# Difference between revisions of "2005 AIME I Problems/Problem 3"

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== Solution == | == Solution == | ||

− | + | <math>n=p\cdot q</math> or <math>n=p^3</math> where p and q are distinct primes. In the first case, the three proper divisors of n are 1, p, and q. Because there are 15 prime numbers less than 50, there are <math> {15 \choose 2} =105</math> numbers of the first type.There are four integers of the second type because 2, 3, 5, and 7 are the only primes with squares less than 50. Thus there are <math>105+4=109</math> integers that meet the given conditions. | |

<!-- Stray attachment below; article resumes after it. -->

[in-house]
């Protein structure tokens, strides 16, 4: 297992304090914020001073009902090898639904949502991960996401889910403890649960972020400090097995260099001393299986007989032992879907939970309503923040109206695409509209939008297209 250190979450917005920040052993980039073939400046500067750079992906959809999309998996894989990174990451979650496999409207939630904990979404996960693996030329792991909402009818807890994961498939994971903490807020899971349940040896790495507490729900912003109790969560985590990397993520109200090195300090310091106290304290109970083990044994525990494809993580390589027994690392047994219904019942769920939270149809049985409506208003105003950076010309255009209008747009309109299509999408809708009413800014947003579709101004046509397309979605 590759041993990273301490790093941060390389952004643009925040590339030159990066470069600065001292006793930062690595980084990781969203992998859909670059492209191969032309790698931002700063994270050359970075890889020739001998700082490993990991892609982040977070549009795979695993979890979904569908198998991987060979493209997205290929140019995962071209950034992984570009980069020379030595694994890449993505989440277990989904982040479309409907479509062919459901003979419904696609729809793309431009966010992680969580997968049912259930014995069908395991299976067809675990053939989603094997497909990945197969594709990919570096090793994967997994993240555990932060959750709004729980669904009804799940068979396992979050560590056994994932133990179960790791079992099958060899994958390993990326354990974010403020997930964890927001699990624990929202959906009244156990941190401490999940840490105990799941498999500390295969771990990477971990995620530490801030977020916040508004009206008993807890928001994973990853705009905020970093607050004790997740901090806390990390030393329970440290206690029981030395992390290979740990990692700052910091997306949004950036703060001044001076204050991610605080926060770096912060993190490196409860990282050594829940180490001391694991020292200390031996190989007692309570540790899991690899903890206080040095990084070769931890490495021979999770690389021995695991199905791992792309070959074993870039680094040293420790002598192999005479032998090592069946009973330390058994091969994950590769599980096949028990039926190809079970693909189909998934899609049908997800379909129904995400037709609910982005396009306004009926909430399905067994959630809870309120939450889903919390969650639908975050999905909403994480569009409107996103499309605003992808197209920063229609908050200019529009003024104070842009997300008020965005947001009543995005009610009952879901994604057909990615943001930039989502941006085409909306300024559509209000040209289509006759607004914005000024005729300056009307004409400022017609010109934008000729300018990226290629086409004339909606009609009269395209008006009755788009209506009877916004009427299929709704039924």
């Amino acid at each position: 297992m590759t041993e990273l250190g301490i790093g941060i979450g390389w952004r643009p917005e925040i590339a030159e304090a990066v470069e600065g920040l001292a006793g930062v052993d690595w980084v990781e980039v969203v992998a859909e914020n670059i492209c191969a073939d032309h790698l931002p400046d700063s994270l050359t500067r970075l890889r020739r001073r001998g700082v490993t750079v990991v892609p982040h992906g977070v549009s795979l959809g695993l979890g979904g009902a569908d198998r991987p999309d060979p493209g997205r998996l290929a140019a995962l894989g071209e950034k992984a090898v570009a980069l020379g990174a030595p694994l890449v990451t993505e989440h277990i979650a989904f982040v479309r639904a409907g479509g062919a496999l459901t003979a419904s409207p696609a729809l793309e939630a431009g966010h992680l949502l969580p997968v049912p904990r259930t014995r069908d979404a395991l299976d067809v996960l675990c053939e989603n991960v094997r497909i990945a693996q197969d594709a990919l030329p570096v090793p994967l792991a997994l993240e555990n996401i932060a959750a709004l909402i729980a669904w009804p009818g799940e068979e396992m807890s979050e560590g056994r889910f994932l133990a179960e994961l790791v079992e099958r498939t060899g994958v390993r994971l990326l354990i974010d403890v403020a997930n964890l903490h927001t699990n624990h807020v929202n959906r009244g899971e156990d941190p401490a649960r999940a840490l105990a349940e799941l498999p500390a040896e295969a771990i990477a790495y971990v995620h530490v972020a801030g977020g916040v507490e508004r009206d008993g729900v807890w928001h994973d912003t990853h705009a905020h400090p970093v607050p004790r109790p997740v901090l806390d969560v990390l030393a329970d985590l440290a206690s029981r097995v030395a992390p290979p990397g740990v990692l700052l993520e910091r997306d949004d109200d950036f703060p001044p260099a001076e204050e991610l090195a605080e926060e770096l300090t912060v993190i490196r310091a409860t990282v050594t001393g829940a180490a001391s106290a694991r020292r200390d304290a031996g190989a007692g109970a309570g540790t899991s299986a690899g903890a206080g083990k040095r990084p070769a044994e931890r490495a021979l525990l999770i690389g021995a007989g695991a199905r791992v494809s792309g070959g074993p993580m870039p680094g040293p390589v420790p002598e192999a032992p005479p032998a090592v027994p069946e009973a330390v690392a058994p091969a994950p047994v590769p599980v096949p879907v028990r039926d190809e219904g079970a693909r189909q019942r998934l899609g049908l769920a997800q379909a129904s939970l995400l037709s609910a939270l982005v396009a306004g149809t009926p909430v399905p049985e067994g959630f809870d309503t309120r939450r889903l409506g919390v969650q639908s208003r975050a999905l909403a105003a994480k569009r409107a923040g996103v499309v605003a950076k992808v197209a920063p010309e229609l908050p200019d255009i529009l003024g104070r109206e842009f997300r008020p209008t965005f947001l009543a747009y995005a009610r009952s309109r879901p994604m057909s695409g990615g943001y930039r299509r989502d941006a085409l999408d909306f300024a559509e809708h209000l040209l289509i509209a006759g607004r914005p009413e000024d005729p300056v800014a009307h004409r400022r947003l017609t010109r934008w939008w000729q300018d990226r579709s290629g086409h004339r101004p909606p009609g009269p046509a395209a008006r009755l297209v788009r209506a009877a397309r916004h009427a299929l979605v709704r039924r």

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== See also == | == See also == |

## Revision as of 21:53, 28 November 2006

## Problem

How many positive integers have exactly three proper divisors, each of which is less than 50?

## Solution

or where p and q are distinct primes. In the first case, the three proper divisors of n are 1, p, and q. Because there are 15 prime numbers less than 50, there are numbers of the first type.There are four integers of the second type because 2, 3, 5, and 7 are the only primes with squares less than 50. Thus there are integers that meet the given conditions.